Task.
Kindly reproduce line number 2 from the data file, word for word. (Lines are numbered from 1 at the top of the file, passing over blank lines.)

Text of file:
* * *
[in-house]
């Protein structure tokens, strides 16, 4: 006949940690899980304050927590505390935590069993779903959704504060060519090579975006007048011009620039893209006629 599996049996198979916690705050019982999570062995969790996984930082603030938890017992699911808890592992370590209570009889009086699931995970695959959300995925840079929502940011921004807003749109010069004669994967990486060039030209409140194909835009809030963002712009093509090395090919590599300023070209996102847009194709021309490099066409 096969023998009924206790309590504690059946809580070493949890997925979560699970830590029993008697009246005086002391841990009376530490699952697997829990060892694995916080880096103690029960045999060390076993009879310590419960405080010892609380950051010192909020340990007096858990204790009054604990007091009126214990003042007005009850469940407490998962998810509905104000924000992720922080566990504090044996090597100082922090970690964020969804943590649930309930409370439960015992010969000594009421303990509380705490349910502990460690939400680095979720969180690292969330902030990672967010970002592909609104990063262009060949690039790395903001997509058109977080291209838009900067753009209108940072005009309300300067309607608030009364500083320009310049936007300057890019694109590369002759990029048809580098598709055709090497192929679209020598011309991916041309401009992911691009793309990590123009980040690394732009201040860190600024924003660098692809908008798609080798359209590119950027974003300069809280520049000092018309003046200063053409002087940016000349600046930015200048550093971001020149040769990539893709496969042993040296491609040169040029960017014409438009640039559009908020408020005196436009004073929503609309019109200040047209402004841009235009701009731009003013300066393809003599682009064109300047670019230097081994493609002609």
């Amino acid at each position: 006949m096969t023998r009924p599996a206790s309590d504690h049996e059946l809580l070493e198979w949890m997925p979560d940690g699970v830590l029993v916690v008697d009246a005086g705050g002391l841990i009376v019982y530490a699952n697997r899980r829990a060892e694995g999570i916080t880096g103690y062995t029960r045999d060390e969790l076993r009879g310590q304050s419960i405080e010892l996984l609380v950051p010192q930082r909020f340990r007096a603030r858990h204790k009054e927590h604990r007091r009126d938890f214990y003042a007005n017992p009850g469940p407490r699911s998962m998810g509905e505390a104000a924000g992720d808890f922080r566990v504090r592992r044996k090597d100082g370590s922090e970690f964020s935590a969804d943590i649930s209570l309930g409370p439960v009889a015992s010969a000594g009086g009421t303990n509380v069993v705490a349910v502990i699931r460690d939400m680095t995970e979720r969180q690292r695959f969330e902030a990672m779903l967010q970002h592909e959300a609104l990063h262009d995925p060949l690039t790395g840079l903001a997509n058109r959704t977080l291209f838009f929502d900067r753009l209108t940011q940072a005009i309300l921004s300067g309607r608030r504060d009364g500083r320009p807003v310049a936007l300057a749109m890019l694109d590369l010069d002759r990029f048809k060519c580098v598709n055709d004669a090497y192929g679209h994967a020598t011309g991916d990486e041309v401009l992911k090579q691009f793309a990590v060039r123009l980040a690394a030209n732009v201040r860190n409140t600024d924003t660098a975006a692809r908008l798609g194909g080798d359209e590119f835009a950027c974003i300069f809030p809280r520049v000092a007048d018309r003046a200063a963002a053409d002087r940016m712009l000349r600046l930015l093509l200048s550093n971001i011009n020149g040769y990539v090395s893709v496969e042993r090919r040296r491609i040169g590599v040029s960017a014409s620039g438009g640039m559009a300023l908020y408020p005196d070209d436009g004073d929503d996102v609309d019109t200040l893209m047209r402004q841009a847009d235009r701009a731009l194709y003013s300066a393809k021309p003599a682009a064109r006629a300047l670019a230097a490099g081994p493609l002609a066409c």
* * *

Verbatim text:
């Protein structure tokens, strides 16, 4: 006949940690899980304050927590505390935590069993779903959704504060060519090579975006007048011009620039893209006629 599996049996198979916690705050019982999570062995969790996984930082603030938890017992699911808890592992370590209570009889009086699931995970695959959300995925840079929502940011921004807003749109010069004669994967990486060039030209409140194909835009809030963002712009093509090395090919590599300023070209996102847009194709021309490099066409 096969023998009924206790309590504690059946809580070493949890997925979560699970830590029993008697009246005086002391841990009376530490699952697997829990060892694995916080880096103690029960045999060390076993009879310590419960405080010892609380950051010192909020340990007096858990204790009054604990007091009126214990003042007005009850469940407490998962998810509905104000924000992720922080566990504090044996090597100082922090970690964020969804943590649930309930409370439960015992010969000594009421303990509380705490349910502990460690939400680095979720969180690292969330902030990672967010970002592909609104990063262009060949690039790395903001997509058109977080291209838009900067753009209108940072005009309300300067309607608030009364500083320009310049936007300057890019694109590369002759990029048809580098598709055709090497192929679209020598011309991916041309401009992911691009793309990590123009980040690394732009201040860190600024924003660098692809908008798609080798359209590119950027974003300069809280520049000092018309003046200063053409002087940016000349600046930015200048550093971001020149040769990539893709496969042993040296491609040169040029960017014409438009640039559009908020408020005196436009004073929503609309019109200040047209402004841009235009701009731009003013300066393809003599682009064109300047670019230097081994493609002609």